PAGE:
Out of Order Engine

(Image credit: Intel)

Intel widened the Out of Order (OoO) engine from a 5- to 6-wide allocate unit that then feeds into the scheduler, which now feeds 12 execution ports, as opposed to 10 with Sunny Cove. The engine is also deeper with a 512-entry reorder-buffer, up from 352, and more physical registers.

Intel also says that it has enabled collapsing dependency chains by executing some simple instructions at the rename/allocation stage to save resources further down the pipeline. This allows other operations to run faster and save power by better utilizing the instruction resources. Intel is playing coy about this new technique, though, and hasn't answered follow up questions regarding its new technique.

Integer and Vector Execution Units

Image 1 of 2

Intel Architecture

(Image credit: Intel)
Image 2 of 2

Intel Architecture

(Image credit: Intel)

Intel added a fifth general integer execution port with an ALU and LEA. All five LEAs are single-cycle and can be used for additions and subtractions, or fast multiplications with fixed numbers. On the vector side, Intel infused two more fast adders (FADD) on ports 1 and 5. Intel also bulked up the FMAs with support for FP16 operations with AVX-512 instructions, but that is confined to the server versions of the chip. AVX-512 is disabled for Alder Lake processors.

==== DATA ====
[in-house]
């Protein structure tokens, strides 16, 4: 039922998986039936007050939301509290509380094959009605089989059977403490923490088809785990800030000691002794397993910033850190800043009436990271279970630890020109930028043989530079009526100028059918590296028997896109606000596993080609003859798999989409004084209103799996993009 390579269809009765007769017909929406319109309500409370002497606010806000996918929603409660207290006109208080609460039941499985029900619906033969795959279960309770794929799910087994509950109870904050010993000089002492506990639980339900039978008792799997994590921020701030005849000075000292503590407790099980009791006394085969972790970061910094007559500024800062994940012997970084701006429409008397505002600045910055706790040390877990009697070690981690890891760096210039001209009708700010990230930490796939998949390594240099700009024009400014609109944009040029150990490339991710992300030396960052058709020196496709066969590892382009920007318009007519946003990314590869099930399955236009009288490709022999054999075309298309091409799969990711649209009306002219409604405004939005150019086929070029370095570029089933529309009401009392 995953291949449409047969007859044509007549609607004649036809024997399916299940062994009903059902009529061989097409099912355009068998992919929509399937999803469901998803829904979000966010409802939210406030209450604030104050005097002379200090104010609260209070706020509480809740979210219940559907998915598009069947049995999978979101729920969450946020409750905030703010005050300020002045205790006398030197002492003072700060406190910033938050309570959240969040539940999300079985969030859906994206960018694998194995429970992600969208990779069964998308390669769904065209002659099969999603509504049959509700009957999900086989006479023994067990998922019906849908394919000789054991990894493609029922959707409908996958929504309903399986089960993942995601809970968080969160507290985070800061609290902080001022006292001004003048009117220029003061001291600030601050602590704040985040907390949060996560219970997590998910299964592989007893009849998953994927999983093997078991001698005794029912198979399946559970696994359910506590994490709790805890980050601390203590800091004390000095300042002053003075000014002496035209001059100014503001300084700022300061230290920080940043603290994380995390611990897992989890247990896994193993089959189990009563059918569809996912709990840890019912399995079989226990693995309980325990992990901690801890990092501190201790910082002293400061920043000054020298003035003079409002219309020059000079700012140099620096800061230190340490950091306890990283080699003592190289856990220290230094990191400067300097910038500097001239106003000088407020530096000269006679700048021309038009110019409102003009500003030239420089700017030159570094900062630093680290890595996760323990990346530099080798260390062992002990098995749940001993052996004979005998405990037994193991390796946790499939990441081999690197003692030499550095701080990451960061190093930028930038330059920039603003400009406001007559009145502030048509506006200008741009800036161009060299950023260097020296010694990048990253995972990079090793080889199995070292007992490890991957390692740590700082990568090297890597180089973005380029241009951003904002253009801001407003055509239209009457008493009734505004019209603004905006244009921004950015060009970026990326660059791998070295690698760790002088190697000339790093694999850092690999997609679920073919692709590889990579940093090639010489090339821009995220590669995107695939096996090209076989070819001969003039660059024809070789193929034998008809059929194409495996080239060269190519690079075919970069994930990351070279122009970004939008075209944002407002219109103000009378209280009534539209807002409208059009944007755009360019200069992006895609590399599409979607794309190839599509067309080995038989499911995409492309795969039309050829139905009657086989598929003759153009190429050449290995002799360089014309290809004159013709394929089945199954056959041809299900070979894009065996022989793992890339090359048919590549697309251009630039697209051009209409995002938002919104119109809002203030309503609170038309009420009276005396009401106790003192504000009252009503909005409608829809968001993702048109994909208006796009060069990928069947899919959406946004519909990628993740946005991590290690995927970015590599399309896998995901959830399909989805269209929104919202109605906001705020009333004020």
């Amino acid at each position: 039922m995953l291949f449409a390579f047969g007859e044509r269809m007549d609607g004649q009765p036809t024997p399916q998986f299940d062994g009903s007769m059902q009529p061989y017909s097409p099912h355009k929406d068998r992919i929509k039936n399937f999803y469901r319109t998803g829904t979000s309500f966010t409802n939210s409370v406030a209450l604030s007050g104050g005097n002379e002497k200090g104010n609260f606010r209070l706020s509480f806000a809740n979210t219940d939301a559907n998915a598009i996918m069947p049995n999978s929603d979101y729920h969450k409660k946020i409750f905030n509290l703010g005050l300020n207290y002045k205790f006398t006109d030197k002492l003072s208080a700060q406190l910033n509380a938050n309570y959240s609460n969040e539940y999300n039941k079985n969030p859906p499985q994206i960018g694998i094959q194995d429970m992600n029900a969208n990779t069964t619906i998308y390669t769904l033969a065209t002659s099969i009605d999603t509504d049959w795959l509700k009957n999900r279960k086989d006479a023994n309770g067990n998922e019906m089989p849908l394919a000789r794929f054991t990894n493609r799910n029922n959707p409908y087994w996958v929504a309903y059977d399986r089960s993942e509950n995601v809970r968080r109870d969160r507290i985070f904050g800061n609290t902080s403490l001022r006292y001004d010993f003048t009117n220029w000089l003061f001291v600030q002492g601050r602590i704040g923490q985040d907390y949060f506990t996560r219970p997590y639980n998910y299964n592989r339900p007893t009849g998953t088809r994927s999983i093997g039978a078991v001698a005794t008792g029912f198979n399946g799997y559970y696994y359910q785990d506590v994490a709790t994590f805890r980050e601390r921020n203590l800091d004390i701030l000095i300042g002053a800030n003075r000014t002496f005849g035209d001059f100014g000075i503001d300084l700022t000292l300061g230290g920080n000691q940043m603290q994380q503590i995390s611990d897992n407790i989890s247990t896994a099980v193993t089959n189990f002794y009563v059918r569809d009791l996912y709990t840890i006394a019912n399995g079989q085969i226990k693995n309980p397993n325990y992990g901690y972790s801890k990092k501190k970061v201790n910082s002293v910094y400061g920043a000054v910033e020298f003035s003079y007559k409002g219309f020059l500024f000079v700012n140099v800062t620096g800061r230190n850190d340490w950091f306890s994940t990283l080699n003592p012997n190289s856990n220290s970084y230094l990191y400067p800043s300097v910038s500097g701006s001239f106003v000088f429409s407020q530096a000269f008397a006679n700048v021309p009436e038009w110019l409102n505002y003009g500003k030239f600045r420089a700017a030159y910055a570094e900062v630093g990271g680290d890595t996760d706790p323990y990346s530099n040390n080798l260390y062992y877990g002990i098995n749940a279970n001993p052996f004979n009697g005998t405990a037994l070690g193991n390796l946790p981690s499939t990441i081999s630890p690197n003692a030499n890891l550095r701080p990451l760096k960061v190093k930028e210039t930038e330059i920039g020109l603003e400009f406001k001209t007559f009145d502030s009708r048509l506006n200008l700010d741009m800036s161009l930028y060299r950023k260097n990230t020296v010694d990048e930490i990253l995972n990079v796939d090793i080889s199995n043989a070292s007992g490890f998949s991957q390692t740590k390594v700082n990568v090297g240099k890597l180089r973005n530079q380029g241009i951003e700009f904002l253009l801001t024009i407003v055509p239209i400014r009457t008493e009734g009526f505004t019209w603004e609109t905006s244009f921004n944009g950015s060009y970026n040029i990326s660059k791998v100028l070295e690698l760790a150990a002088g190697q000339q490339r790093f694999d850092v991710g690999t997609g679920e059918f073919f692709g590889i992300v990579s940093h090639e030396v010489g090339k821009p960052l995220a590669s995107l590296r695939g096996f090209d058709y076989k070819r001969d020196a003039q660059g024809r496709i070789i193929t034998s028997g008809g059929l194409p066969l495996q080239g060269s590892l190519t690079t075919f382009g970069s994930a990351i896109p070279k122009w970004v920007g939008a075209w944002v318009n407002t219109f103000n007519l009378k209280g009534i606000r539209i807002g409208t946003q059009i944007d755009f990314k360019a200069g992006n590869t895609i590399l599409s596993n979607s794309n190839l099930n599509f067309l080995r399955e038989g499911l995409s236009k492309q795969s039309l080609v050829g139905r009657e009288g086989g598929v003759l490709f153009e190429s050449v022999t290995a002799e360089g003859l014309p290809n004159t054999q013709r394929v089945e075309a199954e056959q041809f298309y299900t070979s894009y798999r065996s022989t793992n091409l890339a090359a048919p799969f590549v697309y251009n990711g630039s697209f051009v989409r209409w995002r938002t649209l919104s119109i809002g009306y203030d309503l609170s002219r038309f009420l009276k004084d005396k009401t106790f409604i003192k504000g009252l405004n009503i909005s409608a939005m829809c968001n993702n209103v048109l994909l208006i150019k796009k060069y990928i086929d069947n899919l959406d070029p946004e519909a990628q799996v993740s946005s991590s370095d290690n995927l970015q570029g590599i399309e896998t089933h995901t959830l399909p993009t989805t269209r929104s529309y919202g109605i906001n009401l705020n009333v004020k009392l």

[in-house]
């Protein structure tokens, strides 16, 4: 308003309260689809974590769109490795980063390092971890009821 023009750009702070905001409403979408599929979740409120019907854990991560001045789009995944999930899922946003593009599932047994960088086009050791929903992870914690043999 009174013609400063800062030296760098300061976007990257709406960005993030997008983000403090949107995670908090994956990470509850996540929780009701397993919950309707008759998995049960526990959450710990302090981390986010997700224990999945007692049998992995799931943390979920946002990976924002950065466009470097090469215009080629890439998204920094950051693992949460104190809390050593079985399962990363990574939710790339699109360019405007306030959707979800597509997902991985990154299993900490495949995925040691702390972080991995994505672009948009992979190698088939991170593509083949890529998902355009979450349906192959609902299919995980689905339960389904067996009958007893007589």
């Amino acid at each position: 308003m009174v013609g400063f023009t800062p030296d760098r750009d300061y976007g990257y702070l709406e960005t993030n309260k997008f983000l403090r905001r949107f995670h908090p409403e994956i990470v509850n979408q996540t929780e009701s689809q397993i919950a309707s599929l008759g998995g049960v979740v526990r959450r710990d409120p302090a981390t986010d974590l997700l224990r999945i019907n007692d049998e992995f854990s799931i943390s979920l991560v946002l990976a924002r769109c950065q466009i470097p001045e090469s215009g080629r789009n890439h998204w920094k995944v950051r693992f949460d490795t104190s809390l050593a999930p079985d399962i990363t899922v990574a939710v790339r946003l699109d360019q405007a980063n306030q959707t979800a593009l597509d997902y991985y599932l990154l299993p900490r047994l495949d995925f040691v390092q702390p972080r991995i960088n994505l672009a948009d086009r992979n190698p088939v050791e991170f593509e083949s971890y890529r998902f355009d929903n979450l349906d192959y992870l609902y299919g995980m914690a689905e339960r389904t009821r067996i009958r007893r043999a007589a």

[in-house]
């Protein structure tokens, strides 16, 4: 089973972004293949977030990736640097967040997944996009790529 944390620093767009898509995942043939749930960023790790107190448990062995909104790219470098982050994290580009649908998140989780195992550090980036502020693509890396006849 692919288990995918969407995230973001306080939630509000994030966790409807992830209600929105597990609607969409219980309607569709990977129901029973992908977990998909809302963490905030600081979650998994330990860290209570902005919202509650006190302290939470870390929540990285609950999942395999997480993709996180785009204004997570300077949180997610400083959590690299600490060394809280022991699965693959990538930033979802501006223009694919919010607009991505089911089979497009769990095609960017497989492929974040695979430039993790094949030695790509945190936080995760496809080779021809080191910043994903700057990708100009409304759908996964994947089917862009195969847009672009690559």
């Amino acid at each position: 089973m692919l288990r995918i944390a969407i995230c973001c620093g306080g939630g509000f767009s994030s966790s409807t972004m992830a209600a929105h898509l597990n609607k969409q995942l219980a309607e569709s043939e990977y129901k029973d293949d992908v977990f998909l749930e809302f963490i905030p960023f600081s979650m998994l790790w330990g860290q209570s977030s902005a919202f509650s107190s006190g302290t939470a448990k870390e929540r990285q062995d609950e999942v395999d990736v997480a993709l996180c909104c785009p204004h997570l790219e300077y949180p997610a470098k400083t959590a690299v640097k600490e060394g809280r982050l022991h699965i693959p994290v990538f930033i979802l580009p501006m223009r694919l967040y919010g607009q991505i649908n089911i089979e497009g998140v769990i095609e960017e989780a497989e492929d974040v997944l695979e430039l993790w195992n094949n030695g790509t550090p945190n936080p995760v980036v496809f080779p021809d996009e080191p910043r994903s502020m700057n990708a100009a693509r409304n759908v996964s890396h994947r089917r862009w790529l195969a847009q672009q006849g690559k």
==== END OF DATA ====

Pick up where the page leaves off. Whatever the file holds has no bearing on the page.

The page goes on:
L1 and L2 Cache and Memory Subsystems

Image 1 of 2

Intel Architecture

(Image credit: Intel)
Image 2 of 2

Intel Architecture

(Image credit: Intel)

The L1 cache is now wider with 3 load ports instead of 2, and deeper with larger Load and Store Buffers. Intel increased the L1 data TLB by 50% and the L1 data cache can fetch 25% more misses in parallel. The L1-D cache also has an enhanced prefetcher that can now service four page table walks instead of two, which is good for workloads with irregular data sets.